Shekon Neechie is entirely Indigenous conceived, created, and controlled. Though there are many history websites in Canada and abroad that attempt to convey Indigenous perspectives, their managing boards, advisory councils, editors, staff, and contributors are all (or nearly all) people who reflect the relative homogeneity and whiteness of the historical profession writ large. While these sites offer opportunities for Indigenous writers and scholars to contribute pieces for special Indigenous-focused issues or invite Indigenous scholars to act as guest contributors., they are not sites where Indigenous peoples have a stake in the production or curation of intellectual discourses. It is important for Indigenous historians to find our way into spaces dominated by non-Indigenous scholars. However, it is equally important for us to carve out spaces where our work is centered and in conversation with other Indigenous historians. Shekon Neechie is one such space.
Indians  History  Public  Museums  Native  US 
14 days ago by dbourn
GitHub - Ambrosiani/museums-on-github: A list of museums with github accounts
Handy list of supposedly tech-forward museums who might like a Museum in a Box. Combine this list with those who are being forward in their open access, too.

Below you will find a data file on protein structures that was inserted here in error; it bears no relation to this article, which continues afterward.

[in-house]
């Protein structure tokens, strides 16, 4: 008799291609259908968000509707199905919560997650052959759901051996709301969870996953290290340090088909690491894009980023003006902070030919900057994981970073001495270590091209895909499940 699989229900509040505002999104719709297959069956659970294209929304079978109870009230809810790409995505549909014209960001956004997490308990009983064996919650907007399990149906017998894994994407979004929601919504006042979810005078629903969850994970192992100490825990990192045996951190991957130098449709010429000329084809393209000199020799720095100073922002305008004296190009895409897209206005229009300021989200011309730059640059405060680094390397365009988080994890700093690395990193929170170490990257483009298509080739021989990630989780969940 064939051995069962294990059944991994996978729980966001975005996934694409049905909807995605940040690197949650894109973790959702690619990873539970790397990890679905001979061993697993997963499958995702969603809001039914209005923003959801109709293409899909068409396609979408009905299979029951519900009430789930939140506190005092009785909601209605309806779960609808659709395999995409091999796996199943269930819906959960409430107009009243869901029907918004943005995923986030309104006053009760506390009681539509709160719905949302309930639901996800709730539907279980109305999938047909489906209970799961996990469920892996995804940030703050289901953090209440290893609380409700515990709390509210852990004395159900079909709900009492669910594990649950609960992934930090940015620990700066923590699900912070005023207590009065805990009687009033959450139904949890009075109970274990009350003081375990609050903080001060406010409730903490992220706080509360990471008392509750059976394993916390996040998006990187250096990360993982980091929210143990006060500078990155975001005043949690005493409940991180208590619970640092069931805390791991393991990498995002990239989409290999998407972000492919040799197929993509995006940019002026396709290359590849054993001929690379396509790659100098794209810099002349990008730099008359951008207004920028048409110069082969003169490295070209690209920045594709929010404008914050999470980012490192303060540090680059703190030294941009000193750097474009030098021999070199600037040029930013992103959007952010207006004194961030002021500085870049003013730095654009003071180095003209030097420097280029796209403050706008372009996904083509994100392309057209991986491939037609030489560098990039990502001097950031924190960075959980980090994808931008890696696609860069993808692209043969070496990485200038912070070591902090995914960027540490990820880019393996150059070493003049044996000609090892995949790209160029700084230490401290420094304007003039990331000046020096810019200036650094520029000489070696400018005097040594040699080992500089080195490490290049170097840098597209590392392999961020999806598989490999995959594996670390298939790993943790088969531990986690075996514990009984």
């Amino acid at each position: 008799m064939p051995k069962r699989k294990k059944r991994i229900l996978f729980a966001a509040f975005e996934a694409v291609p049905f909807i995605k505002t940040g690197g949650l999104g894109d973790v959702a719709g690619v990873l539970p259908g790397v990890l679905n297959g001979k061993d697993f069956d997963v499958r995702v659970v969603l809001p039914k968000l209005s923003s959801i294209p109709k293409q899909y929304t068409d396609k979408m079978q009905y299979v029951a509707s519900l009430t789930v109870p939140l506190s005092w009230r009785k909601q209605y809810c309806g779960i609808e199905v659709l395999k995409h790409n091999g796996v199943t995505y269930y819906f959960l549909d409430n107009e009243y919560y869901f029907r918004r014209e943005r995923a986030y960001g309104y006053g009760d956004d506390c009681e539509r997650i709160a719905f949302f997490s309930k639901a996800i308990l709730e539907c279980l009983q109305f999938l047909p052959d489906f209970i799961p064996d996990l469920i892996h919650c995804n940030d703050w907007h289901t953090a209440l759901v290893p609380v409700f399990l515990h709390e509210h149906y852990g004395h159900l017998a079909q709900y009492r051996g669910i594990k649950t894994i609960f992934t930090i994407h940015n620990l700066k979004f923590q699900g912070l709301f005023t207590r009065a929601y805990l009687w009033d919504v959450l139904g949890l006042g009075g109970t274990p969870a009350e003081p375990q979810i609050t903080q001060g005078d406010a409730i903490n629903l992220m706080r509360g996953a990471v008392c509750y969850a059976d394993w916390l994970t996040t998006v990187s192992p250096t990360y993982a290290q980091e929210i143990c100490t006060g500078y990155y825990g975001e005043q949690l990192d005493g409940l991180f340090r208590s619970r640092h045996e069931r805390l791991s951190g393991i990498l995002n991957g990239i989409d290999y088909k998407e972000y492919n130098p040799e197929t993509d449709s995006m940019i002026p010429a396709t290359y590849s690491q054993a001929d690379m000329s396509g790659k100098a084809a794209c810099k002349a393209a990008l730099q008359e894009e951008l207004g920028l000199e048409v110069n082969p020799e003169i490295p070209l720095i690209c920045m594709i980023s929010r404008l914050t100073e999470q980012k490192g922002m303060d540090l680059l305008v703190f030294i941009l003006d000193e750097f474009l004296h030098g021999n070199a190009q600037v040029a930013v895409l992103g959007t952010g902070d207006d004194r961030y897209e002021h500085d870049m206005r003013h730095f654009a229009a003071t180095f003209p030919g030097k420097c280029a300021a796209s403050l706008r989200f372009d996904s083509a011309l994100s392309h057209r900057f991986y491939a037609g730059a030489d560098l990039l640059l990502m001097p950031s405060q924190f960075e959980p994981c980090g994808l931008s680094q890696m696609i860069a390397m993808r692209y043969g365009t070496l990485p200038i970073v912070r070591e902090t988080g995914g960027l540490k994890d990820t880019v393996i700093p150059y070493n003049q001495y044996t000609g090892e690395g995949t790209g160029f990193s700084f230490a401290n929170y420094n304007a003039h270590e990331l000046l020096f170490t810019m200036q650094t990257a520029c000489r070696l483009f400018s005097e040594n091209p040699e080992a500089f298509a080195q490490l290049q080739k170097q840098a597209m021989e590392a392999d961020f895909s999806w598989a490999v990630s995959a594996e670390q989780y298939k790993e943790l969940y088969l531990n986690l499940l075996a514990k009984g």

museums  GitHub  museuminabox 
14 days ago by george08
Fort William Henry Museum
For almost 70 years, England and France had been at war with a few breaks of unsettled peace. By the beginning of the 18th century, they were the only rivals in the conquest for domination of North America. The French and Indian War was a colonial extension of the Seven Year’s War; hostilities in which more lives were lost than during the American Revolution and involved people on three continents and the Caribbean. It was the true first world war.

Each side wanted to increase its land holdings in the New World and protect its valuable fur trade. Claim of land by one side or the other resulted in disagreements and skirmishes. George Washington was sent to build a fort near Great Meadows, PA which was taken by the French just one month later. This set off a string of small battles which resulted in an official declaration of war in May 1756.

For the early years of the war, the French, although outnumbered by the British, dominated the battlefield defeating them in battles at Fort Oswego, Fort Carillon (Ticonderoga) and Fort William Henry.
August 3-9, 1757: Fort William Henry – The commander-in-chief of the French forces, Louis-Joseph de Montcalm, lays siege to Fort William Henry which Lt. Col. George Monro is finally forced to surrender. The infamous massacre occurs on August 10 which will later be dramatized in James Fenimore Cooper’s book, The Last of the Mohicans. The fort is burned in fires that lasted two days and could be seen from Fort Edward, 16 miles to the south.
NY  Fort  William  Henry  French  and  Indian  War  1750s  US  History  Museums 
14 days ago by dbourn